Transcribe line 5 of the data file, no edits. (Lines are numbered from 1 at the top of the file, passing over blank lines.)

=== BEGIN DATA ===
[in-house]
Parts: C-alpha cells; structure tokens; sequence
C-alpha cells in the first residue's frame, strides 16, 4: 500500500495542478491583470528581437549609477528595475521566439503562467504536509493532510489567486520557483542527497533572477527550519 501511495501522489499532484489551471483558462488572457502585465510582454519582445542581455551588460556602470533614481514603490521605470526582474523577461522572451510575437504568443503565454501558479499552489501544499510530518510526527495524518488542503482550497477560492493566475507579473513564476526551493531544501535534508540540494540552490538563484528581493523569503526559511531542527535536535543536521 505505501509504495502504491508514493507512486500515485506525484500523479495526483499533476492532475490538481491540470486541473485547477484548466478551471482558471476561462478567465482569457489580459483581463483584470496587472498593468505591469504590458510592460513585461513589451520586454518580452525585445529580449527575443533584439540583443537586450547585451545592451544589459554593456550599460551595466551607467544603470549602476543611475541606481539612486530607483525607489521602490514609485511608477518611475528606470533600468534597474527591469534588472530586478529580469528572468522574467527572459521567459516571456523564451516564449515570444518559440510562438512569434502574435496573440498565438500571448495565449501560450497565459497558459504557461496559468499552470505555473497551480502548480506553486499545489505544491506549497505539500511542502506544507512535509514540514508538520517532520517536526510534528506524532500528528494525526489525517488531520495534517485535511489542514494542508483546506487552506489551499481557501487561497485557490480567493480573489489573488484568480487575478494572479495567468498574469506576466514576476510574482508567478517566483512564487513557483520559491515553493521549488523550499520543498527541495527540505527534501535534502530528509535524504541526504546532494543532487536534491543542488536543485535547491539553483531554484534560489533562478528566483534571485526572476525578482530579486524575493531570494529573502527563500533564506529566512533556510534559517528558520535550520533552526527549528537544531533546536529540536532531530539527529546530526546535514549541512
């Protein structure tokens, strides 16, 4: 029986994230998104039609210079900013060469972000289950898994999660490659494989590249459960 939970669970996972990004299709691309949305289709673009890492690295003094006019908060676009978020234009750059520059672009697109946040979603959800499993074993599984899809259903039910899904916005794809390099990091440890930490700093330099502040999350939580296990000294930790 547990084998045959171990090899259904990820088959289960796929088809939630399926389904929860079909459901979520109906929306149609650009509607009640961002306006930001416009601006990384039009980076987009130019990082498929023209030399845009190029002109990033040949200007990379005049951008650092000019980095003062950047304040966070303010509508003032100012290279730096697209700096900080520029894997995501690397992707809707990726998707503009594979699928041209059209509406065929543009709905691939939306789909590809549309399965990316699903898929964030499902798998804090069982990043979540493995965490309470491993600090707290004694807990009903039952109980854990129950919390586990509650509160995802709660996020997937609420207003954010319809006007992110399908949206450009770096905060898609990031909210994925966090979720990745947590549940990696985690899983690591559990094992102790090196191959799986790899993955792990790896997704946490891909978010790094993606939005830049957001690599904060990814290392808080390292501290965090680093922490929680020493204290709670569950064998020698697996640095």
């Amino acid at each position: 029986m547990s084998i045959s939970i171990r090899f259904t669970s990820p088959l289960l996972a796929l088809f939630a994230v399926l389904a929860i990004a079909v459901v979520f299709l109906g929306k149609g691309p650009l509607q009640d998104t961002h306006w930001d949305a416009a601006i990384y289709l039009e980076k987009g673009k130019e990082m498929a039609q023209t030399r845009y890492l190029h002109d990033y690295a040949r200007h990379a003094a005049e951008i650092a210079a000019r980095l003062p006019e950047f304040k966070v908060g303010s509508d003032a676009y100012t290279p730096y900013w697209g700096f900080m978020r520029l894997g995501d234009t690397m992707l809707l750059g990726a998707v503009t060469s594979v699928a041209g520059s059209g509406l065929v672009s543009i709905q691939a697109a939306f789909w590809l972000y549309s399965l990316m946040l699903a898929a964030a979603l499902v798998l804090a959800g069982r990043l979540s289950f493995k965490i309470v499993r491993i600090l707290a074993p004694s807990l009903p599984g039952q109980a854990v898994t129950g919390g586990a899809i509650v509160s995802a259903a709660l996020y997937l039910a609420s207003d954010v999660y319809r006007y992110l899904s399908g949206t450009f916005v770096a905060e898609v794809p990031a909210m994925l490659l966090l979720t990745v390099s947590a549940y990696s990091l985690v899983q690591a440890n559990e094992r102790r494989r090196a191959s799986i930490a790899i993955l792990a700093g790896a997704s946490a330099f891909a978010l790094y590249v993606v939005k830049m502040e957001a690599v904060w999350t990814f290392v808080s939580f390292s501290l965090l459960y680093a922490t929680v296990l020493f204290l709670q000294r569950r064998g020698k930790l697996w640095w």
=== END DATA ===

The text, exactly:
């Amino acid at each position: 029986m547990s084998i045959s939970i171990r090899f259904t669970s990820p088959l289960l996972a796929l088809f939630a994230v399926l389904a929860i990004a079909v459901v979520f299709l109906g929306k149609g691309p650009l509607q009640d998104t961002h306006w930001d949305a416009a601006i990384y289709l039009e980076k987009g673009k130019e990082m498929a039609q023209t030399r845009y890492l190029h002109d990033y690295a040949r200007h990379a003094a005049e951008i650092a210079a000019r980095l003062p006019e950047f304040k966070v908060g303010s509508d003032a676009y100012t290279p730096y900013w697209g700096f900080m978020r520029l894997g995501d234009t690397m992707l809707l750059g990726a998707v503009t060469s594979v699928a041209g520059s059209g509406l065929v672009s543009i709905q691939a697109a939306f789909w590809l972000y549309s399965l990316m946040l699903a898929a964030a979603l499902v798998l804090a959800g069982r990043l979540s289950f493995k965490i309470v499993r491993i600090l707290a074993p004694s807990l009903p599984g039952q109980a854990v898994t129950g919390g586990a899809i509650v509160s995802a259903a709660l996020y997937l039910a609420s207003d954010v999660y319809r006007y992110l899904s399908g949206t450009f916005v770096a905060e898609v794809p990031a909210m994925l490659l966090l979720t990745v390099s947590a549940y990696s990091l985690v899983q690591a440890n559990e094992r102790r494989r090196a191959s799986i930490a790899i993955l792990a700093g790896a997704s946490a330099f891909a978010l790094y590249v993606v939005k830049m502040e957001a690599v904060w999350t990814f290392v808080s939580f390292s501290l965090l459960y680093a922490t929680v296990l020493f204290l709670q000294r569950r064998g020698k930790l697996w640095w």